Payne has already performed the fables, including an August appearance at Delmar Place, which Cohen described as a great success.
As a member of the National Storytelling Network, Story Circle of the Capital District and Story Circle of the Tri-City Area, Payne has been storytelling professionally for 13 years. She first discovered her knack for the art while working as a grade school teacher.
"It was an easy way to get children's attention and to keep their attention during a school lesson," she said. "Everybody likes a story."
Her true inaugural performance was before the Bethlehem Historical Association, after doing research at the Bethlehem Library for a history book on orphan trains running out of New York City. She was invited to speak to the group, and figured that rather than talk about her researching techniques to a group of researchers, she would tell the story she had learned.
"I'm very happy to be coming back to Bethlehem with a different type of story'," she said.
Since then, Payne has performed all over the area, including at Albany's First Night, Story Sundays at the Glen Sanders Mansion, Word Plays at Proctors and at Underground Railroad conferences. The Berne resident remains involved in the local storytelling community, which she described as vibrant and expanding.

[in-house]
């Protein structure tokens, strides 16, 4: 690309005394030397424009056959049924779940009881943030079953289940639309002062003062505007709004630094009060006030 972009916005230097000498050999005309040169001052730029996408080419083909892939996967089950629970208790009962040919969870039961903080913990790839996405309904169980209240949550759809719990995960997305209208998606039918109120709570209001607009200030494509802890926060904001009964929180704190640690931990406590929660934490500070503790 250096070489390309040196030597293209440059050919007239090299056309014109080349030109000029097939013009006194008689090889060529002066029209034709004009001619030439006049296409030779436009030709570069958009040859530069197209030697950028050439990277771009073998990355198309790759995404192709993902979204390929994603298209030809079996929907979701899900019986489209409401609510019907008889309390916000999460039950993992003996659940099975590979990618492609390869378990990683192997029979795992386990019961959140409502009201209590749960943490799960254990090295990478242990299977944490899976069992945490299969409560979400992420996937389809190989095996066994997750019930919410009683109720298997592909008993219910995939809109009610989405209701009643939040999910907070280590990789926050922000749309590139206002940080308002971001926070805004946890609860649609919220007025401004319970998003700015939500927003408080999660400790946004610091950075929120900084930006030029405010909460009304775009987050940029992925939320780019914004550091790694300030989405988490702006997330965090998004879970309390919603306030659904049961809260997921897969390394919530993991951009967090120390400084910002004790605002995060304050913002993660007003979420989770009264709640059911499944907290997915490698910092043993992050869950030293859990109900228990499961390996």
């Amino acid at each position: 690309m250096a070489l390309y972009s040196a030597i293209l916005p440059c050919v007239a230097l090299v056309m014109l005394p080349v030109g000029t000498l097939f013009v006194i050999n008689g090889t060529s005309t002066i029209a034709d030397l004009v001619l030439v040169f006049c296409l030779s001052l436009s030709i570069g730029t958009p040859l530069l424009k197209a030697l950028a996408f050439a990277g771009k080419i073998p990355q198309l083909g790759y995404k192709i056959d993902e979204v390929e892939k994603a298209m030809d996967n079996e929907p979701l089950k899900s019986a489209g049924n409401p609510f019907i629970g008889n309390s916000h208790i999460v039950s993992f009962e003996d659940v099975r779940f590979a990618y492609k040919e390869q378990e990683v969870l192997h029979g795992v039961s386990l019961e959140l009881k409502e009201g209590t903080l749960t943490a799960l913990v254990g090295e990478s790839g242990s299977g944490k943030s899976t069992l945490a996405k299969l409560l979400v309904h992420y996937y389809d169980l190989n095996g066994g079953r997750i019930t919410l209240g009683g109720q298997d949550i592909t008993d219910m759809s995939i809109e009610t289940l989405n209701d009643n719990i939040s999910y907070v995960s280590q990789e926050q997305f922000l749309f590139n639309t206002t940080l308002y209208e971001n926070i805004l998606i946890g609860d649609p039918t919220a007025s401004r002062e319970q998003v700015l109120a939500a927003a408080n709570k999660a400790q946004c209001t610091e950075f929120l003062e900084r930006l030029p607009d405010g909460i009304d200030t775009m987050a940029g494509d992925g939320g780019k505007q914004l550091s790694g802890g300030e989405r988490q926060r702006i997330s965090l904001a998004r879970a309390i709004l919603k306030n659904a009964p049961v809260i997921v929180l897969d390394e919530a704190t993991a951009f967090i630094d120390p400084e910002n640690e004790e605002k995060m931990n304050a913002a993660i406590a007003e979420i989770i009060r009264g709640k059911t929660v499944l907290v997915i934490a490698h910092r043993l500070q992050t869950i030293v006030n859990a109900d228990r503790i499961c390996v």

Cohen, who is retired after working as the administrator of the state Social Work licensing board, resides in Delmar, where he now has the opportunity to write full time. A columnist for The Spotlight in the 1980s, Cohen in 2009 also published a book of poetry, "Beyond the Sky-and-Water Line," under the pseudonym Dahl Quarray. He plans to release a collection of poetry and two short story collections this year under the same name.
"Fables by jambbal" is available in paperback or hardcover. Copies will be available at the presentation, and can be ordered at www.fablesbyjambbal.com. The free storytelling is scheduled for 2 p.m. Saturday, Jan. 16, at the Bethlehem Public Library, 451 Delaware Avenue, Delmar.